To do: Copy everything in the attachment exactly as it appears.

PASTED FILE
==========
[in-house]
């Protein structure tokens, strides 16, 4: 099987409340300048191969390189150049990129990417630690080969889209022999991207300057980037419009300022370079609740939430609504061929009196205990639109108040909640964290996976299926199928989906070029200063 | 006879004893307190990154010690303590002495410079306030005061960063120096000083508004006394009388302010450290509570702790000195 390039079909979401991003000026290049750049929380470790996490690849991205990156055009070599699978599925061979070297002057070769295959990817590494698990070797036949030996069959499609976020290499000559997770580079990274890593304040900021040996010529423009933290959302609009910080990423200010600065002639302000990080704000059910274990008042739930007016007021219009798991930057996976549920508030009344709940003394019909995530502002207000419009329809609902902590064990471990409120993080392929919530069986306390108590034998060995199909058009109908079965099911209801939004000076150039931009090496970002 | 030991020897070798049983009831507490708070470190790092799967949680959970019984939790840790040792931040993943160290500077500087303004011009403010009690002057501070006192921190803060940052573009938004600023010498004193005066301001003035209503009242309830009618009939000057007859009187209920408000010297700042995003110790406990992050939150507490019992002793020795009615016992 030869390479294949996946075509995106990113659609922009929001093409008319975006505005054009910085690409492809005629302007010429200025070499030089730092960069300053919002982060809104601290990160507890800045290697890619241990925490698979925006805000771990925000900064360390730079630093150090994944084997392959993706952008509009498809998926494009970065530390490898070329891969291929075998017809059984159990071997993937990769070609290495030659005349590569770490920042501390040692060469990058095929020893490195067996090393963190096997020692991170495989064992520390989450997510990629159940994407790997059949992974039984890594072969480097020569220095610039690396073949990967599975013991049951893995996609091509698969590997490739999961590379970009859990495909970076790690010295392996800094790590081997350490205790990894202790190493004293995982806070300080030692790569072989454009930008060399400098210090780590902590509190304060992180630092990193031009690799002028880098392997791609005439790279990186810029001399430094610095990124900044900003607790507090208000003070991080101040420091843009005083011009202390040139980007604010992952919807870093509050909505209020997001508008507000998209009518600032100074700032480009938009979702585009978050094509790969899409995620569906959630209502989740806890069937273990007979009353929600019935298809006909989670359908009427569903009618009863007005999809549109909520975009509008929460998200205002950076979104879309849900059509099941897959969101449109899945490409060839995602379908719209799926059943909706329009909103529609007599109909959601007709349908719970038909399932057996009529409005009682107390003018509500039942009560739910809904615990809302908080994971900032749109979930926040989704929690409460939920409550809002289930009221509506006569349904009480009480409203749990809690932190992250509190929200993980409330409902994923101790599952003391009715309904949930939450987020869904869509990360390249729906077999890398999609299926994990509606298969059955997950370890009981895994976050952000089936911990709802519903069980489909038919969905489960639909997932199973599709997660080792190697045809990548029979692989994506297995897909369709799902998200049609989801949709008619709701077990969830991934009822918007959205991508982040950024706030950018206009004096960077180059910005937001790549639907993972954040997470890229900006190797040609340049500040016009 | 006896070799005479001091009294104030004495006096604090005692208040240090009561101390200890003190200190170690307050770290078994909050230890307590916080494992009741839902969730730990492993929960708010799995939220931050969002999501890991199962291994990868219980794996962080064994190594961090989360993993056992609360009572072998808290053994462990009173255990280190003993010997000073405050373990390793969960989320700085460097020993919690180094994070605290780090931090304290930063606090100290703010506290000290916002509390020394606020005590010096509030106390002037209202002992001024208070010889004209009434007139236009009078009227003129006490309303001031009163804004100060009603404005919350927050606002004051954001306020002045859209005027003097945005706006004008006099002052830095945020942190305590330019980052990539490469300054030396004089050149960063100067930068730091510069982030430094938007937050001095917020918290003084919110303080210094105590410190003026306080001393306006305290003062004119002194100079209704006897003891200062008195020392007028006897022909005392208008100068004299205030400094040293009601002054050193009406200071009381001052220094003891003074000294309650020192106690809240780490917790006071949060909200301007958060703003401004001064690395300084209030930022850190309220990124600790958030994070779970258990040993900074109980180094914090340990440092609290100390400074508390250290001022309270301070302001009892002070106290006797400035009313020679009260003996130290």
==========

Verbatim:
[in-house]
């Protein structure tokens, strides 16, 4: 099987409340300048191969390189150049990129990417630690080969889209022999991207300057980037419009300022370079609740939430609504061929009196205990639109108040909640964290996976299926199928989906070029200063 | 006879004893307190990154010690303590002495410079306030005061960063120096000083508004006394009388302010450290509570702790000195 390039079909979401991003000026290049750049929380470790996490690849991205990156055009070599699978599925061979070297002057070769295959990817590494698990070797036949030996069959499609976020290499000559997770580079990274890593304040900021040996010529423009933290959302609009910080990423200010600065002639302000990080704000059910274990008042739930007016007021219009798991930057996976549920508030009344709940003394019909995530502002207000419009329809609902902590064990471990409120993080392929919530069986306390108590034998060995199909058009109908079965099911209801939004000076150039931009090496970002 | 030991020897070798049983009831507490708070470190790092799967949680959970019984939790840790040792931040993943160290500077500087303004011009403010009690002057501070006192921190803060940052573009938004600023010498004193005066301001003035209503009242309830009618009939000057007859009187209920408000010297700042995003110790406990992050939150507490019992002793020795009615016992 030869390479294949996946075509995106990113659609922009929001093409008319975006505005054009910085690409492809005629302007010429200025070499030089730092960069300053919002982060809104601290990160507890800045290697890619241990925490698979925006805000771990925000900064360390730079630093150090994944084997392959993706952008509009498809998926494009970065530390490898070329891969291929075998017809059984159990071997993937990769070609290495030659005349590569770490920042501390040692060469990058095929020893490195067996090393963190096997020692991170495989064992520390989450997510990629159940994407790997059949992974039984890594072969480097020569220095610039690396073949990967599975013991049951893995996609091509698969590997490739999961590379970009859990495909970076790690010295392996800094790590081997350490205790990894202790190493004293995982806070300080030692790569072989454009930008060399400098210090780590902590509190304060992180630092990193031009690799002028880098392997791609005439790279990186810029001399430094610095990124900044900003607790507090208000003070991080101040420091843009005083011009202390040139980007604010992952919807870093509050909505209020997001508008507000998209009518600032100074700032480009938009979702585009978050094509790969899409995620569906959630209502989740806890069937273990007979009353929600019935298809006909989670359908009427569903009618009863007005999809549109909520975009509008929460998200205002950076979104879309849900059509099941897959969101449109899945490409060839995602379908719209799926059943909706329009909103529609007599109909959601007709349908719970038909399932057996009529409005009682107390003018509500039942009560739910809904615990809302908080994971900032749109979930926040989704929690409460939920409550809002289930009221509506006569349904009480009480409203749990809690932190992250509190929200993980409330409902994923101790599952003391009715309904949930939450987020869904869509990360390249729906077999890398999609299926994990509606298969059955997950370890009981895994976050952000089936911990709802519903069980489909038919969905489960639909997932199973599709997660080792190697045809990548029979692989994506297995897909369709799902998200049609989801949709008619709701077990969830991934009822918007959205991508982040950024706030950018206009004096960077180059910005937001790549639907993972954040997470890229900006190797040609340049500040016009 | 006896070799005479001091009294104030004495006096604090005692208040240090009561101390200890003190200190170690307050770290078994909050230890307590916080494992009741839902969730730990492993929960708010799995939220931050969002999501890991199962291994990868219980794996962080064994190594961090989360993993056992609360009572072998808290053994462990009173255990280190003993010997000073405050373990390793969960989320700085460097020993919690180094994070605290780090931090304290930063606090100290703010506290000290916002509390020394606020005590010096509030106390002037209202002992001024208070010889004209009434007139236009009078009227003129006490309303001031009163804004100060009603404005919350927050606002004051954001306020002045859209005027003097945005706006004008006099002052830095945020942190305590330019980052990539490469300054030396004089050149960063100067930068730091510069982030430094938007937050001095917020918290003084919110303080210094105590410190003026306080001393306006305290003062004119002194100079209704006897003891200062008195020392007028006897022909005392208008100068004299205030400094040293009601002054050193009406200071009381001052220094003891003074000294309650020192106690809240780490917790006071949060909200301007958060703003401004001064690395300084209030930022850190309220990124600790958030994070779970258990040993900074109980180094914090340990440092609290100390400074508390250290001022309270301070302001009892002070106290006797400035009313020679009260003996130290």